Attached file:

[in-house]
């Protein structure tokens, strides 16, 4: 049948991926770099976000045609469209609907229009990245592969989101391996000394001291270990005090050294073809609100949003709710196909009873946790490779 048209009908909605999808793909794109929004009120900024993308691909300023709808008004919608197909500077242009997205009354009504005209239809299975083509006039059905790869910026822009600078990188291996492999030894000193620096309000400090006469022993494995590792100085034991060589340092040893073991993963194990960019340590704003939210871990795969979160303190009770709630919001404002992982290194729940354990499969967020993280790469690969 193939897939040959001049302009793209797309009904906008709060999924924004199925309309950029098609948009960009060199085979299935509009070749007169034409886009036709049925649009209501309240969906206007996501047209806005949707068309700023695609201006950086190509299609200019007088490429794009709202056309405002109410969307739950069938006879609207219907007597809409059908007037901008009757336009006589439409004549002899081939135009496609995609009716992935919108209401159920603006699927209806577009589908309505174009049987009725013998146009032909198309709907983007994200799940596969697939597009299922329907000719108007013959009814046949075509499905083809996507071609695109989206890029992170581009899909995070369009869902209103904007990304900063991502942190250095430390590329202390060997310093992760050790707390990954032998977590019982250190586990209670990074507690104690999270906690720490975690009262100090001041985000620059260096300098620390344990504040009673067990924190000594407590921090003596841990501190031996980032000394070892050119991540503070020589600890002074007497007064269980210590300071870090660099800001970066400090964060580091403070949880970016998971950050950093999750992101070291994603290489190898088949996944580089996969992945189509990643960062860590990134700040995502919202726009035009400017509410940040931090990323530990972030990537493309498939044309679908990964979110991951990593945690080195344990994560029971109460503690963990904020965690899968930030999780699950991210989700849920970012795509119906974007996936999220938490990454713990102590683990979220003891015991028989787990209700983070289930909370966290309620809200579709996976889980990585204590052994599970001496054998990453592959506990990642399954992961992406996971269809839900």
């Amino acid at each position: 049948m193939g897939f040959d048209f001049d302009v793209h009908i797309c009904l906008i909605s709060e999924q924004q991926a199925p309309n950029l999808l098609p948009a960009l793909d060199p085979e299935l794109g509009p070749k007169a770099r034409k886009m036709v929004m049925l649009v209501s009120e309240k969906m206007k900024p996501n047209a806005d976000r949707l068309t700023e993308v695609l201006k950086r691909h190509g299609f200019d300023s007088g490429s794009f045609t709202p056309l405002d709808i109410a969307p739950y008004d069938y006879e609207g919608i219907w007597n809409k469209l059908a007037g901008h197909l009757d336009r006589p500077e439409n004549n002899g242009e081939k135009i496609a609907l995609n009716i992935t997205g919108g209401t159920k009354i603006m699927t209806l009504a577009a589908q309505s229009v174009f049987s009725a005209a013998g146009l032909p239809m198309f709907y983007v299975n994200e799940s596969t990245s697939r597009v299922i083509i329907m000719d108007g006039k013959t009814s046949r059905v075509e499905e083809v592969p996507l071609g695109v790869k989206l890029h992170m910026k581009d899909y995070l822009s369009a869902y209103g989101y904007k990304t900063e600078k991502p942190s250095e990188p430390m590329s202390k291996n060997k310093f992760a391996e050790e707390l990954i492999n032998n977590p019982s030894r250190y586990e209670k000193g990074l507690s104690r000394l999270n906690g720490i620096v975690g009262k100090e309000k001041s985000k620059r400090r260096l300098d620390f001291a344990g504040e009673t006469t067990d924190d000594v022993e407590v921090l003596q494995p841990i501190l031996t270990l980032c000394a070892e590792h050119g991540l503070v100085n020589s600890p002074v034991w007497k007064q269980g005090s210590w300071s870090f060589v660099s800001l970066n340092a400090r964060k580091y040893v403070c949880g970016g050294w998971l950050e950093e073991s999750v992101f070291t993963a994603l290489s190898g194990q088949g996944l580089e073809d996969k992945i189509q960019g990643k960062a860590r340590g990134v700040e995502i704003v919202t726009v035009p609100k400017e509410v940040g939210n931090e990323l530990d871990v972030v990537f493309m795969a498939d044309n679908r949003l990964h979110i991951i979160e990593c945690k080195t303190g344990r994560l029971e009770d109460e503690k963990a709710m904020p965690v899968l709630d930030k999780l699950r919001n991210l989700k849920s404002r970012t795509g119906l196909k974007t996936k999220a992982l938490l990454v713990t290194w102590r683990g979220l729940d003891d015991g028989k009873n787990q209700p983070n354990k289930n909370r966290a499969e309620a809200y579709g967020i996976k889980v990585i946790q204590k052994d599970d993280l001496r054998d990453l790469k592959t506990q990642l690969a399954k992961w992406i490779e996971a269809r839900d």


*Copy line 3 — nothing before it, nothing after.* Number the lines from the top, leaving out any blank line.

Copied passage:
């Amino acid at each position: 049948m193939g897939f040959d048209f001049d302009v793209h009908i797309c009904l906008i909605s709060e999924q924004q991926a199925p309309n950029l999808l098609p948009a960009l793909d060199p085979e299935l794109g509009p070749k007169a770099r034409k886009m036709v929004m049925l649009v209501s009120e309240k969906m206007k900024p996501n047209a806005d976000r949707l068309t700023e993308v695609l201006k950086r691909h190509g299609f200019d300023s007088g490429s794009f045609t709202p056309l405002d709808i109410a969307p739950y008004d069938y006879e609207g919608i219907w007597n809409k469209l059908a007037g901008h197909l009757d336009r006589p500077e439409n004549n002899g242009e081939k135009i496609a609907l995609n009716i992935t997205g919108g209401t159920k009354i603006m699927t209806l009504a577009a589908q309505s229009v174009f049987s009725a005209a013998g146009l032909p239809m198309f709907y983007v299975n994200e799940s596969t990245s697939r597009v299922i083509i329907m000719d108007g006039k013959t009814s046949r059905v075509e499905e083809v592969p996507l071609g695109v790869k989206l890029h992170m910026k581009d899909y995070l822009s369009a869902y209103g989101y904007k990304t900063e600078k991502p942190s250095e990188p430390m590329s202390k291996n060997k310093f992760a391996e050790e707390l990954i492999n032998n977590p019982s030894r250190y586990e209670k000193g990074l507690s104690r000394l999270n906690g720490i620096v975690g009262k100090e309000k001041s985000k620059r400090r260096l300098d620390f001291a344990g504040e009673t006469t067990d924190d000594v022993e407590v921090l003596q494995p841990i501190l031996t270990l980032c000394a070892e590792h050119g991540l503070v100085n020589s600890p002074v034991w007497k007064q269980g005090s210590w300071s870090f060589v660099s800001l970066n340092a400090r964060k580091y040893v403070c949880g970016g050294w998971l950050e950093e073991s999750v992101f070291t993963a994603l290489s190898g194990q088949g996944l580089e073809d996969k992945i189509q960019g990643k960062a860590r340590g990134v700040e995502i704003v919202t726009v035009p609100k400017e509410v940040g939210n931090e990323l530990d871990v972030v990537f493309m795969a498939d044309n679908r949003l990964h979110i991951i979160e990593c945690k080195t303190g344990r994560l029971e009770d109460e503690k963990a709710m904020p965690v899968l709630d930030k999780l699950r919001n991210l989700k849920s404002r970012t795509g119906l196909k974007t996936k999220a992982l938490l990454v713990t290194w102590r683990g979220l729940d003891d015991g028989k009873n787990q209700p983070n354990k289930n909370r966290a499969e309620a809200y579709g967020i996976k889980v990585i946790q204590k052994d599970d993280l001496r054998d990453l790469k592959t506990q990642l690969a399954k992961w992406i490779e996971a269809r839900d």